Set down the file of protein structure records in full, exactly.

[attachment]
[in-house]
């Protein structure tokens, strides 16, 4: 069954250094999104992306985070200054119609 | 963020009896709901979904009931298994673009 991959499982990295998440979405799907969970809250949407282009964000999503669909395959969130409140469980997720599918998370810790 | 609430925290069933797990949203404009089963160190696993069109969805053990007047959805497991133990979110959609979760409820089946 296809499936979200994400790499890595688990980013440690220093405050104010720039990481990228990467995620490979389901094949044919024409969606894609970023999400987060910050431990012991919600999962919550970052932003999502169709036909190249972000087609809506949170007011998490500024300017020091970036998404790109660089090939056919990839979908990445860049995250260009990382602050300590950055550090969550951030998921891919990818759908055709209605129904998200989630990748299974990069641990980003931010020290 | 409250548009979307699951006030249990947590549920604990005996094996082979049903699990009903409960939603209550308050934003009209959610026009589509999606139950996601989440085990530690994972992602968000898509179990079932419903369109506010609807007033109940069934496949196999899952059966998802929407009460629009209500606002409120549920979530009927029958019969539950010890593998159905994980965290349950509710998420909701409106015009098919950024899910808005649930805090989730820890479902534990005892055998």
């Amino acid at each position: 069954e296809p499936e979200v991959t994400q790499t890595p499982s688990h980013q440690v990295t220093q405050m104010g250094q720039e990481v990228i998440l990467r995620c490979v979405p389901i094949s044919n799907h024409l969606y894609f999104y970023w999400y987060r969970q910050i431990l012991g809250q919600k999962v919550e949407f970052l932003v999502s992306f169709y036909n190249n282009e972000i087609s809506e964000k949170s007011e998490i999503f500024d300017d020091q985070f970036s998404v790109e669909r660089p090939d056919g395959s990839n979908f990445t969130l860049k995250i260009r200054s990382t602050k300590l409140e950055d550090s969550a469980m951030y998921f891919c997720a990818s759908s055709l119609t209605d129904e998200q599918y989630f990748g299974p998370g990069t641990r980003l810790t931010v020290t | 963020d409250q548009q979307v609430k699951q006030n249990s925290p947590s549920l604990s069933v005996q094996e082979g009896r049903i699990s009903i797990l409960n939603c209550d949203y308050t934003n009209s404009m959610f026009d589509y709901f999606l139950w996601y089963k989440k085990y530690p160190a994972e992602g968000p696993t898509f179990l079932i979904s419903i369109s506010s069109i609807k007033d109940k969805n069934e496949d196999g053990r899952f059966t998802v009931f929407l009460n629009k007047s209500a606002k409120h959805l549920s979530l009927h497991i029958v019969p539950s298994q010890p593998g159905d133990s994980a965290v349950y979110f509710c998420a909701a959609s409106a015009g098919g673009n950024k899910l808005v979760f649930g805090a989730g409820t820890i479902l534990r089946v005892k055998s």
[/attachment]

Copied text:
[in-house]
């Protein structure tokens, strides 16, 4: 069954250094999104992306985070200054119609 | 963020009896709901979904009931298994673009 991959499982990295998440979405799907969970809250949407282009964000999503669909395959969130409140469980997720599918998370810790 | 609430925290069933797990949203404009089963160190696993069109969805053990007047959805497991133990979110959609979760409820089946 296809499936979200994400790499890595688990980013440690220093405050104010720039990481990228990467995620490979389901094949044919024409969606894609970023999400987060910050431990012991919600999962919550970052932003999502169709036909190249972000087609809506949170007011998490500024300017020091970036998404790109660089090939056919990839979908990445860049995250260009990382602050300590950055550090969550951030998921891919990818759908055709209605129904998200989630990748299974990069641990980003931010020290 | 409250548009979307699951006030249990947590549920604990005996094996082979049903699990009903409960939603209550308050934003009209959610026009589509999606139950996601989440085990530690994972992602968000898509179990079932419903369109506010609807007033109940069934496949196999899952059966998802929407009460629009209500606002409120549920979530009927029958019969539950010890593998159905994980965290349950509710998420909701409106015009098919950024899910808005649930805090989730820890479902534990005892055998």
């Amino acid at each position: 069954e296809p499936e979200v991959t994400q790499t890595p499982s688990h980013q440690v990295t220093q405050m104010g250094q720039e990481v990228i998440l990467r995620c490979v979405p389901i094949s044919n799907h024409l969606y894609f999104y970023w999400y987060r969970q910050i431990l012991g809250q919600k999962v919550e949407f970052l932003v999502s992306f169709y036909n190249n282009e972000i087609s809506e964000k949170s007011e998490i999503f500024d300017d020091q985070f970036s998404v790109e669909r660089p090939d056919g395959s990839n979908f990445t969130l860049k995250i260009r200054s990382t602050k300590l409140e950055d550090s969550a469980m951030y998921f891919c997720a990818s759908s055709l119609t209605d129904e998200q599918y989630f990748g299974p998370g990069t641990r980003l810790t931010v020290t | 963020d409250q548009q979307v609430k699951q006030n249990s925290p947590s549920l604990s069933v005996q094996e082979g009896r049903i699990s009903i797990l409960n939603c209550d949203y308050t934003n009209s404009m959610f026009d589509y709901f999606l139950w996601y089963k989440k085990y530690p160190a994972e992602g968000p696993t898509f179990l079932i979904s419903i369109s506010s069109i609807k007033d109940k969805n069934e496949d196999g053990r899952f059966t998802v009931f929407l009460n629009k007047s209500a606002k409120h959805l549920s979530l009927h497991i029958v019969p539950s298994q010890p593998g159905d133990s994980a965290v349950y979110f509710c998420a909701a959609s409106a015009g098919g673009n950024k899910l808005v979760f649930g805090a989730g409820t820890i479902l534990r089946v005892k055998s």